Friday, March 08, 2013

Precedential No. 8: TTAB Finds Investment Report to Be a Mere Sales Document, Not a Good in Trade

The Board affirmed a refusal to register the mark EMPOWERING THE INVESTOR, in standard character form [INVESTOR disclaimed], for "Electronic publications, namely, reports featuring investment management and investment research information, and financial research and equity research information recorded on computer media" in Class 9. The Board agreed with Examining Attorney Chrisie Brightmire King that the specimen of use comprises a report that is merely incidental to Applicant's own business, and does not constitute a "good in trade." Consequently, "the specimen is unacceptable to support registration of the mark for the identified goods." In re Thomas White Int'l, Ltd., 106 USPQ2d 1158 (TTAB 2013) [precedential].

The specimen of use was a 52-page "pdf" entitled "Annual Report" for investment funds named "Thomas White Funds," for which applicant is the advisor. The Board accepted applicant's assertion that the document is not an "annual report," as that term is normally understood. In any case, the Board found that the report is not a "good in trade."

The report explains applicant’s role as the advisor to the funds, provides an outlook for 2010, describes the "portfolio strategy," provides a performance review of two funds, lists the specific holdings in each fund, and sets forth investment, financial and equity research information regarding various markets. The funds' accounting firm confirms that the report presents fairly and accurately the financial details of the funds.

In the case at hand, the specimen shows applicant is using the mark only on an item incidental to conducting its own business. The annual investment report is a common and necessary adjunct to the rendering of applicant’s investment management and research services, that is, it is one of the means through which it provides investment services. For customers who have invested in the funds, it serves the purpose of a status report on the customers’ investments; there is no evidence in the record that applicant charges for the report. Such customers do not solicit or purchase such reports for their intrinsic value; rather, they merely are being provided a report on the status of their investments. With regard to prospective investors, the report is tantamount to a sales document; the answer to the fundamental question, “what is being offered for sale,” is the opportunity to invest in the funds and receive the investment management services of applicant. The annual report provides advertising for the services, rather than being a product in itself. The report is not sold separately from the services, and the report has no viable existence or independent value separate and apart from the services. The publications are part and parcel of the services.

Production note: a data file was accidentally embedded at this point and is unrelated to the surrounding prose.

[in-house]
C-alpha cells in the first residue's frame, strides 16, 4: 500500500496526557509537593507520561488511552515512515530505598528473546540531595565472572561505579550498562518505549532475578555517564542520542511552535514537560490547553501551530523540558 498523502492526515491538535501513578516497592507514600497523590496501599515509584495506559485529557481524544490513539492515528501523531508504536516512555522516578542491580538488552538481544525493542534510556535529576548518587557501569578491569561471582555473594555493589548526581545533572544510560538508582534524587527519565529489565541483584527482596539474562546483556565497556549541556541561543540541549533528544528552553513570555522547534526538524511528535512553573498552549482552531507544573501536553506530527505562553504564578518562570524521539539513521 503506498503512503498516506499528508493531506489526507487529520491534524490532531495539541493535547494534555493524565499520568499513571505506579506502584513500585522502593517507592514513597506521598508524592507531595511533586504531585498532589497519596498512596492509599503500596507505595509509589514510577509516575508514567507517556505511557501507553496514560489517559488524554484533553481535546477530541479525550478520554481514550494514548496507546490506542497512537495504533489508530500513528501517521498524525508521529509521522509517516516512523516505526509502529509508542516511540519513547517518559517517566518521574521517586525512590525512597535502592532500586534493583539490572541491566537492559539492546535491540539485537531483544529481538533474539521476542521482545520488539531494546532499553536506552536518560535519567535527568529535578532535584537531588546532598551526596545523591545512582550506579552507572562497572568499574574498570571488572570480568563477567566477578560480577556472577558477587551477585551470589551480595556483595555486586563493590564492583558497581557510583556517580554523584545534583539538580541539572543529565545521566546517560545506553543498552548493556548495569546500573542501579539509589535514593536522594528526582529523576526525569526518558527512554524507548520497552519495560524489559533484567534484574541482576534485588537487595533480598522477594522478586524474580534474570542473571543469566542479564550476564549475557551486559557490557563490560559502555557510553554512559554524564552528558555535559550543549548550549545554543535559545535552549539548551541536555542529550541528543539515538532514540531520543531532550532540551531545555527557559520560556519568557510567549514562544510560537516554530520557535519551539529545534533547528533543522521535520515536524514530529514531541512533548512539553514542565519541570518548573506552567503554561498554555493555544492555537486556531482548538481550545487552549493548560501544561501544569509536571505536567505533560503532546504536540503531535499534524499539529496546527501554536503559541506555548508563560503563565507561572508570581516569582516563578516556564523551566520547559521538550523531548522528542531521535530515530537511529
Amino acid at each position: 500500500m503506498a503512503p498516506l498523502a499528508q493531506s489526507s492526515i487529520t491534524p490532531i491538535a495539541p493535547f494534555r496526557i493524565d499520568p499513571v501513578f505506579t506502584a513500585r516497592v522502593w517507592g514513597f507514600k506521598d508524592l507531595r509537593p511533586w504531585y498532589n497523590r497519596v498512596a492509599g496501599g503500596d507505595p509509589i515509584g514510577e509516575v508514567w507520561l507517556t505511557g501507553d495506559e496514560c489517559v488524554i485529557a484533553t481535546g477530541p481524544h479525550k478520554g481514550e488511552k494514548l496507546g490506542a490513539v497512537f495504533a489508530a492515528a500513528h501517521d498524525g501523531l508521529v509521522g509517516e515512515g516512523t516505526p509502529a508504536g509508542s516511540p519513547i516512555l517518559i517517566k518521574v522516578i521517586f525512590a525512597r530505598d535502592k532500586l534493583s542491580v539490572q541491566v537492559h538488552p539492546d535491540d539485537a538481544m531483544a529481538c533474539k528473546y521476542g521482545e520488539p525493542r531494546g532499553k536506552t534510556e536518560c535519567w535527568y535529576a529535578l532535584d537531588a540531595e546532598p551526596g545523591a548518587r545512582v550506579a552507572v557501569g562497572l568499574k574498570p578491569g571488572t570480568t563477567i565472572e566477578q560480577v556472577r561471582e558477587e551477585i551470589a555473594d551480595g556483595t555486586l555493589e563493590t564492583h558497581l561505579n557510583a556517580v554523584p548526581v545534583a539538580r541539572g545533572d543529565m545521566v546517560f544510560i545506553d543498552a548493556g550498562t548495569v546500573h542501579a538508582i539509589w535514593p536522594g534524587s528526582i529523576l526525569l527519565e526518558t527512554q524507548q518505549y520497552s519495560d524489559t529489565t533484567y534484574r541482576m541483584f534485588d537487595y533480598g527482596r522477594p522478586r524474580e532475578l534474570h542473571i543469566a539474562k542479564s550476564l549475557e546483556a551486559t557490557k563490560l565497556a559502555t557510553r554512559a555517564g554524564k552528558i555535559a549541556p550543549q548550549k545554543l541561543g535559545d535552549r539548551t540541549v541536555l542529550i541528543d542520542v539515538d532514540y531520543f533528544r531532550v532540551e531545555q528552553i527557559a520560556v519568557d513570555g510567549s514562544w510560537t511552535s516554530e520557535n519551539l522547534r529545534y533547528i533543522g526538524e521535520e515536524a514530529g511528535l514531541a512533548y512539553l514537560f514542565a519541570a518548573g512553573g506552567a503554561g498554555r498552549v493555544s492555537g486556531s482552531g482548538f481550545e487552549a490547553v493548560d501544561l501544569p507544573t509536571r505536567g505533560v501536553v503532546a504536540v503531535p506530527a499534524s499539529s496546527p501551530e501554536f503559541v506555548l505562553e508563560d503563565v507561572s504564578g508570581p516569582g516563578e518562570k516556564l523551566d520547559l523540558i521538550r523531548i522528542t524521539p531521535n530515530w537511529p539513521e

The Board concluded that the specimen report merely "serves as a conduit to applicant’s services; is inextricably tied to and associated with the services so as to have no viable existence apart therefrom; and is neither sold separately from nor has any independent value apart from the services. See, Inc. v. 1-800 Contacts, Inc. , 103 USPQ2d at 1676." [TTABlogged here]

And so the Board affirmed the refusal to register.

Read comments and post your comment here.

TTABlog note: This decision seems to be a companion to the Board's Ameritox decision of 2011 [TTABlogged here], which held that reports featuring medical laboratory results were merely "part and parcel" of Applicant's laboratory testing services, and were not separate goods in trade.

Text Copyright John L. Welch 2013.


At 7:08 AM, Anonymous Anonymous said...

One has to wonder why they did not apply to register the mark as a service mark for the investment services instead of applying to register it as a trademark for investment reports?

At 8:23 AM, Anonymous Anonymous said...

I was looking for this TTAB decision to show up on your blog. It seems to me that over the years (and in parallel with the migrating from paper to electronic submissions) PTO's treatment of specimens has evolved from checking on a 'formality' (the example of use attached to the applicant's sworn statement of use) to assessing the applicant's compliance with a substantive requirement (use). Your thoughts?

At 8:39 AM, Blogger John L. Welch said...

See footnote 2 regarding whether the application should have filed for services rather than goods.

At 8:41 AM, Blogger John L. Welch said...

There does seem to be a growing number of specimen of use cases. This one, though, is more of a misclassification case: applicant should have filed for a service mark registration.

At 10:53 AM, Blogger TMAttorneyHeller said...

I agree that this is a misclassification and should have been filed as a service mark.

At 10:54 AM, Blogger TMAttorneyHeller said...

I agree that this is a misclassification and should have been filed as a service mark.


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